PADAVAN SAYS 'NO' TO CASINOS—
AGAIN: Commenting on assertions made by state lottery officials that they have the authority to set up casinos in New York state without legislation enabling them, state Senator Frank Padavan disagreed, saying the plan would be illegal.
Padavan (R- C, Bellerose), one of the most ardent anti-gambling officials in the state, even raised the possibility of bringing a lawsuit to block any such attempt if it was tried.
But Lottery Division spokeswoman Jennifer Givner said, "We think we have authority to move forward with this" in a Daily News story. She said the state constitution gives the Lottery Division the right to regulate games of chance, such as electronic table games. Under their plan, these types of games would be added to eight existing video slot machine parlors at race tracks in the state, and also at Aqueduct in Ozone Park, where a video slot parlor has been proposed.
Lottery officials said they estimated their plan could generate $250 million a year in new revenue.
The state constitution prohibits casinos outside Native American reservations, but the courts have ruled that video slot machines are lottery games, not games of skill.
MALONEY: 'SAVE GREEK DESK SERVICE': Congressmember Carolyn Maloney has called on a House Appropriations Subcommittee to restore funding to the Greek Desk Service at the Voice of America on the grounds that it is essential to an accurate and balanced message to audiences abroad.
A letter to the committee from Maloney (D- Queens/Manhattan) and Congressmember Gus M. Bilirakis, co-chairs of the Congressional Hellenic Caucus, stated the Greek Desk is "an essential communications capability on which we rely to disseminate an accurate and balanced message to crucial audiences abroad.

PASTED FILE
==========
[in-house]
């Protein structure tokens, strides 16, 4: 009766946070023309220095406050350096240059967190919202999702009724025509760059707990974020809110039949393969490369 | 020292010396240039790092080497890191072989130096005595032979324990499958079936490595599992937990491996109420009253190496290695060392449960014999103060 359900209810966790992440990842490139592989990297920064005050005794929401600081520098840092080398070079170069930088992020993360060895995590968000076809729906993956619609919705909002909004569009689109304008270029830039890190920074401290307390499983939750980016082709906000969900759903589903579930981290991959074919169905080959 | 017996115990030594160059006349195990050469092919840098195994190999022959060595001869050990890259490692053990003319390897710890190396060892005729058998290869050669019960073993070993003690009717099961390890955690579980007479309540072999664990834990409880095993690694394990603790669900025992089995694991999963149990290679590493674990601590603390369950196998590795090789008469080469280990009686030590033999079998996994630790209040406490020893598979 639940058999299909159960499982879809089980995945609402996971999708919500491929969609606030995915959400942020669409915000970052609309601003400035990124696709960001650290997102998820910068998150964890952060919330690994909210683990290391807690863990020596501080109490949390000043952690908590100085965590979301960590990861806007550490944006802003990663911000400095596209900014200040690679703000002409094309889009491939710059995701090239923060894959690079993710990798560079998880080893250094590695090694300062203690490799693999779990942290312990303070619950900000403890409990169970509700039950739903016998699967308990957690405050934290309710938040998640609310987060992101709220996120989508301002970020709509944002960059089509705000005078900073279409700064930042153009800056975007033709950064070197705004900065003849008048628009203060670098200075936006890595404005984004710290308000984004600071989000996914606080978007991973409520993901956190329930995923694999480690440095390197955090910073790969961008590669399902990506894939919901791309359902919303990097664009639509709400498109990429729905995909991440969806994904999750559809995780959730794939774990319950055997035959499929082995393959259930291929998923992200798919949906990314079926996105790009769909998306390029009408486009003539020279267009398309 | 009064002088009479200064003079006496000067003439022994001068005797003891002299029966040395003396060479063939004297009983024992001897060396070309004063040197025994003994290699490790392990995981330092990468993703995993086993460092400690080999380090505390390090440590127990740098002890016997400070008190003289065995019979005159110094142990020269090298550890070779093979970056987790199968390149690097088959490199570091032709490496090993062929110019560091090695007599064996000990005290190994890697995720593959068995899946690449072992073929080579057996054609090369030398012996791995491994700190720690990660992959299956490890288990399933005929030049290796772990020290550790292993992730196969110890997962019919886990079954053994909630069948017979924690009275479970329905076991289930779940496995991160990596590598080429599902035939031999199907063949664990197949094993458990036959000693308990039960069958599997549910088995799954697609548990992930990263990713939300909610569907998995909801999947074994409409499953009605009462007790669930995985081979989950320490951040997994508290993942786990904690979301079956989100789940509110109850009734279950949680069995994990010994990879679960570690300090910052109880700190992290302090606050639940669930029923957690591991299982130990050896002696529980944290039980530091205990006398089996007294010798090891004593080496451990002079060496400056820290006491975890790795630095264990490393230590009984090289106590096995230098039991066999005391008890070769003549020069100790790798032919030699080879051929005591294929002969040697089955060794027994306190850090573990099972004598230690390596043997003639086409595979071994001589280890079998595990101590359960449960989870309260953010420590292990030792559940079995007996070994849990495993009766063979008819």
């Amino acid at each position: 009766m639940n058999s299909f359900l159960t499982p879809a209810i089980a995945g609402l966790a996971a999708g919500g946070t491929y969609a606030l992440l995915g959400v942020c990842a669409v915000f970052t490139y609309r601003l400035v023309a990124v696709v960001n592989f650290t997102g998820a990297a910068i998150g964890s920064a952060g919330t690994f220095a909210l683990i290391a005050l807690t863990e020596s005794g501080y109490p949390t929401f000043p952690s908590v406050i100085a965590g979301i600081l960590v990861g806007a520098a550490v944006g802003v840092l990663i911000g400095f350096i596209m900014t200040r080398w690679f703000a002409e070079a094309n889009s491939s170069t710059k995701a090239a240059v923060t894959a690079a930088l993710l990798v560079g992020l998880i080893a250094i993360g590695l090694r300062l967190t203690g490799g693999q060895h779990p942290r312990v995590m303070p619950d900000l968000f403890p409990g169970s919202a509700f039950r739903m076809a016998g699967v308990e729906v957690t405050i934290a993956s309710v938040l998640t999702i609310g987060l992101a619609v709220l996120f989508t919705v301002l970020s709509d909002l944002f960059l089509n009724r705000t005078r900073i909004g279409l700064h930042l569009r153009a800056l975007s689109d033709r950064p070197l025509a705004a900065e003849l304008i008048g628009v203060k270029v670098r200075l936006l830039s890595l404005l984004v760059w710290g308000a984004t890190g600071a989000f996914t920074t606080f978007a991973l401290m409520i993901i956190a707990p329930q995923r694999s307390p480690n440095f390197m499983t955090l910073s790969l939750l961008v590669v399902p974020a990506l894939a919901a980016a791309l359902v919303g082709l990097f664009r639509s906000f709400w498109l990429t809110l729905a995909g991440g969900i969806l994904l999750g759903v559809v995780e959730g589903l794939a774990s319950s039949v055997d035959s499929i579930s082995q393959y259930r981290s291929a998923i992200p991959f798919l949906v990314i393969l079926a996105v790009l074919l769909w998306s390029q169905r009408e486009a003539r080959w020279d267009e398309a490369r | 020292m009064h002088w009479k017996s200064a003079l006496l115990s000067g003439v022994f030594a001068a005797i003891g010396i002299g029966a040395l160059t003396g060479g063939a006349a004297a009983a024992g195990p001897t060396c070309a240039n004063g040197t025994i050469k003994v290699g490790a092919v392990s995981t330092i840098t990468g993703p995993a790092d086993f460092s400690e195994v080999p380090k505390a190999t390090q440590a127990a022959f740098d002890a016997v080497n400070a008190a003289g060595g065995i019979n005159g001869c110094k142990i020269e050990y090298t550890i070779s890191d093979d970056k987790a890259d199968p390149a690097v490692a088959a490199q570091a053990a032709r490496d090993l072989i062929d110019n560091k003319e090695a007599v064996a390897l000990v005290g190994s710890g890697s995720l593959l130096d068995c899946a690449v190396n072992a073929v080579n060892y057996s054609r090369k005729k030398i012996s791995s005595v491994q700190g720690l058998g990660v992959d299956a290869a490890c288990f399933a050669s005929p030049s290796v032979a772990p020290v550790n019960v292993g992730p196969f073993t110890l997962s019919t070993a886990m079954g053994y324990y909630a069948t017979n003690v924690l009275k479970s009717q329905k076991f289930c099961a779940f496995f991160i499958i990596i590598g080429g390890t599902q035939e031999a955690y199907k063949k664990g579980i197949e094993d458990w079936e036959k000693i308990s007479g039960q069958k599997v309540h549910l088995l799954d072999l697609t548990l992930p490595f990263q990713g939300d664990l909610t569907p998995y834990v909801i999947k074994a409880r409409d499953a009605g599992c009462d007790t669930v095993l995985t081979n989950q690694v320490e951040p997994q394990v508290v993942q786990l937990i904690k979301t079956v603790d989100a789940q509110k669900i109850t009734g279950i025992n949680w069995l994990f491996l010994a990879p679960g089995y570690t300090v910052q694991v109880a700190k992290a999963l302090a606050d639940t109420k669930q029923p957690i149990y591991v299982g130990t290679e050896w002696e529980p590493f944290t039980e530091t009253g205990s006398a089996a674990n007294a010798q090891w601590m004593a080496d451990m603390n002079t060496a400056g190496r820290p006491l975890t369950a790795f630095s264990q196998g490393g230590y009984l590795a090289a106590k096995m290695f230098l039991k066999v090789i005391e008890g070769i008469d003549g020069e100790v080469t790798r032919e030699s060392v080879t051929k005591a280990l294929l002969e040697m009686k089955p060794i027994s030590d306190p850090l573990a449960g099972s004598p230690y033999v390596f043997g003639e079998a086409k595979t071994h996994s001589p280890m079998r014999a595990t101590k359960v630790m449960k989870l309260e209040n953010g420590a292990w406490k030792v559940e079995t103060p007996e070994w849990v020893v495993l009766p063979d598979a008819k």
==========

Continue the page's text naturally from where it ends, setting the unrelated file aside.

Losing the service means much more than the loss of an important information link between Greece and America, Maloney said. She added, "It is a blow to our broader national security and public diplomacy efforts. Indeed, the elimination of the Greek Desk would be detrimental to the interests of the United States in the Eastern Mediterranean."
SEMINERIO BOWS OUT: Assemblymember Anthony Seminerio resigned last week from the Ozone Park/Richmond Hill legislative post he has held for three decades and pleaded guilty to abusing his official position in an illegal solicitation scheme which netted him about $500,000.
Seminerio, who started out as a correction officer and rose to president of the prison guards' union on his way to becoming an Assemblymember, now faces up to 14 years in prison when he is sentenced on October 20.
Appearing in court last Thursday, Seminerio, 74, told federal Judge Naomi Reice Buchwald, "I'm guilty, Your Honor. I knew that my conduct was illegal and wrong."
ACKERMAN ON MADOFF'S SENTENCE: Commenting on master stock swindler Bernie Madoff's 150-year sentence on Monday, Congressmember Gary Ackerman (D- Bayside/Long Island) vowed that he would continue to demand that the Securities Investor Protection Corporation (SIPC) provide the maximum amount of insurance possible to all of Madoff's victims.
Ackerman is also sponsoring legislation to allow Madoff's investors to get refunds of the taxes they paid for the past 13 years on phantom profits. He also urged the IRS to allow victims to claim theft loss on their taxes.
ENDORSEMENTS: The New York Hotel and Motel Trades Council AFL-CIO, with 12,000 members in Queens, has endorsed Jimmy Van Bramer, who's seeking the Democratic nomination for the 26th Council District seat (Long Island City/Sunnyside) presently held by Eric Gioia.
In Bayside/Whitestone, the United Food and Commercial Workers Union, representing more than 23,000 members in the New York City area, has endorsed Jerry Iannece for the Democratic nomination in the 19th CD in Northeast Queens.
In Forest Hills/Rego Park, Heidi Harrison Chain was endorsed by Teamsters Local 237 (30,000 members). Chain is facing former Councilmember Karen Koslowitz and former Assemblymember Michael Cohen in the Democratic primary for the 29th district seat.